From its beginnings, rather than simply being antistatist, constitutional liberalism offered a strategy for creating legitimate and effective governmental power. Indeed, the two classical liberal revolutions--1688 in England and 1776 in America--led to the rise of what became successively the two most powerful states in the world. But how did constitutionally limited states ever become more powerful than states with unlimited powers? A key part of the answer lies in the concept of an enabling constraint. As I put it in the Introduction:

By binding those in power, making their behavior more predictable and reliable,and thereby increasing the trust and confidence of citizens, creditors, and investors, constitutionalism amplifies the long-term power and wealth of a state. Constitutional liberalism imposes a further discipline by dividing power within the state and between state and society and requiring public disclosure and discussion of state decisions—all of these serving as limits on the ability of officials to pursue their own private interests and enabling the citizens to control their government. Liberalism wagers that a state so constructed can be strong yet constrained—indeed, strong because constrained. This is the classical theory of freedom’s power.

Chapter 1 adds the following:
[Constitutional] constraints protect citizens from tyranny, but that is not all they do. They also serve to protect the state itself from capricious, impulsive, or overreaching decisions. A central insight of liberalism is that power arbitrarily exercised is destructive not only of individual liberty but also of the rule of law. Limiting arbitrary power encourages confidence that the law will be fair and thereby increases the state’s ability to secure cooperation without the imposition of force. Limiting the scope of state power increases the likelihood of its effective use as well as the ability of society to generate wealth, knowledge, and other resources that a state may draw upon in an hour of need. That, at least, has been the theory of power—of freedom’s power—implicit in constitutional liberalism.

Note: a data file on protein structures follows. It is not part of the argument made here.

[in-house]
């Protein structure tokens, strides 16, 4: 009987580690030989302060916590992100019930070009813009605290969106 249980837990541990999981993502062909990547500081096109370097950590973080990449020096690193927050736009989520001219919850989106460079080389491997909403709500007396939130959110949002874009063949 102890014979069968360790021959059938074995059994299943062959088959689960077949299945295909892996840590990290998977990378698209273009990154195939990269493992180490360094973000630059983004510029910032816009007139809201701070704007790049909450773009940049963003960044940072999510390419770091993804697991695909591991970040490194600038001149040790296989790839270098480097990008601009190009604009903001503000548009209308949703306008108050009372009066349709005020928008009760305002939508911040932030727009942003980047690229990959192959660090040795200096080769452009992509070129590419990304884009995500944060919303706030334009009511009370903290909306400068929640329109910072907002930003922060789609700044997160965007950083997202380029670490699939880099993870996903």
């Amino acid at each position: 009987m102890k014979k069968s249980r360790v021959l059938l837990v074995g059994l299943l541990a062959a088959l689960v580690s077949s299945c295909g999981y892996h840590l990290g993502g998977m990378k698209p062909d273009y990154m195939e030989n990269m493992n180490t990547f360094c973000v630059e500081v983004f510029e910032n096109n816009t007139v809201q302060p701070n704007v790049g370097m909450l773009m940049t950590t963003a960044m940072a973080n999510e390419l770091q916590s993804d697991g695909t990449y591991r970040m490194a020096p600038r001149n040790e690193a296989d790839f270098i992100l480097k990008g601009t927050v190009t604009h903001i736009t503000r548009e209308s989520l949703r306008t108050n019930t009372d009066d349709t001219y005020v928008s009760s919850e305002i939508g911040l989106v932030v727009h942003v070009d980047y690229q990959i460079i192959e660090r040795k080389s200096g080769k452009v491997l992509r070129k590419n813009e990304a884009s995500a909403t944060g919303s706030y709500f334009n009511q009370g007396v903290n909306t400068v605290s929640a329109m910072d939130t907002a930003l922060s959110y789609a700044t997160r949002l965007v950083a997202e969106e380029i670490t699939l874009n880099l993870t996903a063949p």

The enabling constraints of a liberal constitution work in a variety of ways. Guarantees of rights, including property rights, enable individuals to plan their lives and make long-term investments. Guarantees that the government itself will abide by its laws make it more likely to repay its debts and enable it to borrow at lower interest rates (a source of advantage to both Britain and the United States at key points in their history). Freedom of public discussion generates new information that makes it more likely that a government will correct its mistakes. The transparency of representative government makes liberal states more reliable partners for other countries and better able to assemble and sustain international alliances.

In other words, it is a mistake to believe that freedom comes only at the expense of power; constitutional liberalism is a method of using freedom to build a society and state capable of exerting immense power. I am not suggesting that liberalism is the only method of power creation or that it will always triumph over the illiberal alternatives. But for the past several centuries, it has been a surprisingly effective strategy for both the creation and the control of power.

The classical liberalism of the late seventeenth and eighteenth centuries, however, had major limitations. It was not democratic: the great majority of people were excluded from political rights. Although it called for limits on arbitrary power, including equality before the law, classical liberalism left most people without an equal chance in life, and it had no effective means for dealing with the economic dislocations and periodic panics and depressions in an industrializing capitalist economy. These problems threatened the stability and survival of liberal states, Only by overcoming these problems was liberalism able to become the dominant strategy for building successful modern states.

Paul Starr